DEREK BAUER (1992-2001)

THE LAST DECADE 

 

"A personal account. "

 

"I met Derek at a party in 1992. He was working as a cartoonist for the Weekly Mail, the Argus and the Star Newspapers. I don’t think it was ever a case of a meeting of true minds – we would continue to squabble about art until the end. He was highly suspicious of Conceptual art and took my interest in it as tantamount to traitorous. He refused to be “hoodwinked by a group of talentless charlatans” as he liked to call the so- called cutting-edge. If nothing else, he certainly spoke his mind, which could make him somewhat of a liability at a party or gathering. Other than this minor “elephant in the room” we were inseparable. But it said a lot about his high regard for technical skill and craftsmanship, and his insistence that nothing less than mastery over the discipline of illustration was necessary when it came to using the medium as a tool for his expression. This marriage of content and form was very important to him and is what sets his best work apart from his peers was really his astonishing ability with his penmanship. He loved the work of Gerald Scarfe and Ralph Steadman, but less obvious, was his real regard and admiration for Goya and George Grosz.

 

He had been married to Susan de Villiers, an intellectual force in her own right. She wrote the copy for his book “SA Flambe – and other Recipes for Disaster” which brilliantly contextualised his Cartoons. Their son Harry, was six years old when we met and was a delight in every way – curious, precocious, loving and energetic. His second son Max was born shortly afterwards. Derek and I were married in 1997 and two little girls followed, Sophie and Olivia. Derek adored all his children and his studio was never out of bounds. He spent endless patient hours drawing with them and having office chair races, where he’d push them around on his wheeled chair with everyone screaming and going crazy. He loved having the babies in the house and was forever giving them idiotic names and speaking to them in weird accents. His idea of baby-sitting was to drape a baby over his left shoulder and watch the rugby. He was very calm with them. I never witnessed any outdoor sporting activity as such – I remember him once going so far as to say he thought running was uncouth. Derek’s idea of sport was watching it on TV and his favourite activity when travelling overseas was to sit in a café and draw people. If there were any campaniles to be scaled I was on my own.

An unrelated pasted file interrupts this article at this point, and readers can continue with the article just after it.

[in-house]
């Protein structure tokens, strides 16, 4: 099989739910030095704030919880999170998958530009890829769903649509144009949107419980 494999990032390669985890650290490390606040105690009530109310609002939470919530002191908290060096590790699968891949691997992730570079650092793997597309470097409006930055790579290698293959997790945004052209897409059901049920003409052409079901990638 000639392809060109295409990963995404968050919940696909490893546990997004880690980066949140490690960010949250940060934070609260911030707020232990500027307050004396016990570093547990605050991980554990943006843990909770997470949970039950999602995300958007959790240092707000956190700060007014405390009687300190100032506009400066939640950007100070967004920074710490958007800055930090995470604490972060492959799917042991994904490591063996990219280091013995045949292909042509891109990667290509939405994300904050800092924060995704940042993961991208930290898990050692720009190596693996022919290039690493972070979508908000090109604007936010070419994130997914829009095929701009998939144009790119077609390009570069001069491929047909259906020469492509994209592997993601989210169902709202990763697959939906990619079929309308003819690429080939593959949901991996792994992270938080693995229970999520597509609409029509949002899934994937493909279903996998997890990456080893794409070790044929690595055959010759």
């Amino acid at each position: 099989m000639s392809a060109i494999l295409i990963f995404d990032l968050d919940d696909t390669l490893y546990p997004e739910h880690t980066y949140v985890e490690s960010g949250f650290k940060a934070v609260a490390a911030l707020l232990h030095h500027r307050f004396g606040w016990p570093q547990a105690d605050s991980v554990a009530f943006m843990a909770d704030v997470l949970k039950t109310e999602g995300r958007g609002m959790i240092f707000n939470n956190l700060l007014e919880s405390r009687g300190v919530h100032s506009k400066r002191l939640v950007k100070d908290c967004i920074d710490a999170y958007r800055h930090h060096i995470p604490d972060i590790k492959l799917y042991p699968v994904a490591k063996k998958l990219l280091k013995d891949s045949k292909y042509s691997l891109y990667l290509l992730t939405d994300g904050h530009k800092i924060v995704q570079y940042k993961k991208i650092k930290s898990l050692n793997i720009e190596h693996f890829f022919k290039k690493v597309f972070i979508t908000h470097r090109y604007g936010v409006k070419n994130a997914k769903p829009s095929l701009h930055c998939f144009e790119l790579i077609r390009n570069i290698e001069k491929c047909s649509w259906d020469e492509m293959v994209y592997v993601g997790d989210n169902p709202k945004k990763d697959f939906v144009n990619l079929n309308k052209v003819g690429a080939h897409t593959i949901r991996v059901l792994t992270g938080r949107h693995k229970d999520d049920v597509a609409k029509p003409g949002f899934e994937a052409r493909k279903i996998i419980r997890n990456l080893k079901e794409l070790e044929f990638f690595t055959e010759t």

People would ask me if he was a “hard” man – the cartoons were certainly violent. On the contrary- he had a huge heart, spoke in low tones and he always made a point of telling his sons how wonderful and clever their mothers were. I never heard him speak badly of, or complain about his ex-wives to his children. He was never petty about money either. He did on one occasion relinquish a friendship over a seemingly insignificant incident, and no amount of reasoning could persuade him to apologise. This was uncharacteristic though of his usually easy going manner. It did refer though to a side of him which struggled to find contentment – Derek was deliberate in movement and his thinking was methodical. The cogs ground slowly but continually. I suppose we all have our demons.

 

Derek loved food and drink and a good party. He had an amazing variety of friends and despite the fact that we were never terribly well off, we behaved like rock-stars. That was Joburg for you. He had an extraordinary work ethic, choosing to work in less than “professional” attire, (his dressing gown) and always from home. I never recall him ever missing a deadline. Cartooning however, was proving less than lucrative. It was also extremely time consuming and Derek often mused that he needed to do something in addition to cartooning – ie: to use his images in a way which would make money “while he was sleeping”. To reproduce his images onto merchandise which could be sold over and over again. This thinking led to the “Joburg Years”. He joined forces with a formidable team involved with retail, and developed a wide range of images to be used on commercial products aimed at the tourism industry. He was allocated shares in the company which was later floated on the stock exchange, which would finally put him in a lucrative enough position to consider moving back to the Cape.

 

We began looking for property in 1998 and finally bought a small piece of land in Elgin. We left Johannesburg three weeks after our second daughter was born in 2001. It was on this undeveloped 35 hectares of land in Elgin that he planned to build a house and start a new phase. Working commercially had achieved its financial goals but Derek was keenly aware of his “Faustian Pact” in terms of the toll it had taken on his “art”. In any event the timing was good. The New South Africa in the early years couldn’t compete in terms of material, with the brutality, stupidity and cruelty that had characterised Apartheid and the Nationalist Government of the State of Emergency Era. FW de Klerk was winning Nobel Prizes for peace for heaven’s sake! Pickings for the cartoonist were slim indeed.

 

The return of the “glint in the eye’’ factor turned out to be the ill- fated 9/11. We were living in a rented cottage bordering the land we had bought and had just begun building. All our possessions were in storage and Derek would work with a small short-wave radio as his constant companion. When the news broke, Derek was beside himself and immediately drew a sketch of Bin Laden and faxed it to his brother living in America. This was the last cartoon.

 

He was tragically killed at around 6pm on the 16th December 2001 in a car accident. He was travelling alone."

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